There are still challenges in gender equity in all areas of medicine. A recent study published in December 2022 in JAMA Surgery (doi:10.1001/jamasurg.2022.6431) examined how practicing male and female surgeons reacted to gender issues over five qualitative and quantitative domains: career aspirations, gender-based discrimination, mentor-mentee relationships, perceived barriers, and recommendations for system change.
Randomly selected U.S.-based Fellows of the American College of Surgeons (FACS), as well as female members of the Association of Women Surgeons (AWS), were surveyed between January and June 2020. Respondents self-reported their gender. A total of 2,860 of 7,500 male FACS, 1,070 of 2,500 female FACS, and 536 female AWS members responded.
There were few demographic differences between the groups, although researchers found that female FACS were less likely to be married and to have children. Female AWS members were more likely to be younger and hold more graduate degrees than female FACS.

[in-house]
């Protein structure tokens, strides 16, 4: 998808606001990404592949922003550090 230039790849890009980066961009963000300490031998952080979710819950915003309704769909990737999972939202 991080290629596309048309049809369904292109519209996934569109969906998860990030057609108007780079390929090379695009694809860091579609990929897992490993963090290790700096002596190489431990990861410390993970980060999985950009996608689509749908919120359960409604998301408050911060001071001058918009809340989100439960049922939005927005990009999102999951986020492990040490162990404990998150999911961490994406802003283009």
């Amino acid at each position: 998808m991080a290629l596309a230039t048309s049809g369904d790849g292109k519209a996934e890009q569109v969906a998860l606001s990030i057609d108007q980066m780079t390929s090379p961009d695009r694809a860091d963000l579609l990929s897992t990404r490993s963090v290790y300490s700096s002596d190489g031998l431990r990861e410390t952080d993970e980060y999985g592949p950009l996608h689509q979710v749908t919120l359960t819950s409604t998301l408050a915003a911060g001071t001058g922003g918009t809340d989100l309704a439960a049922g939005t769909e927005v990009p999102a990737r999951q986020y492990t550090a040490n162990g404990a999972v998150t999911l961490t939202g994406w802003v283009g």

In the professional setting, FACS of both genders noted that they had dealt with positive and negative gender situations, including gender-based harassment, discrimination, and blame. Female FACS were less likely to have mentors of the same gender and were more likely to emphasize gender’s importance when choosing mentors and determining their career path.
For the future, female FACS believed that avoiding competition among female surgeons is important and hoped that male FACS would acknowledge gender bias and admit any potential role in promoting bias. Male FACS encouraged male and female surgeons alike to treat everyone the same.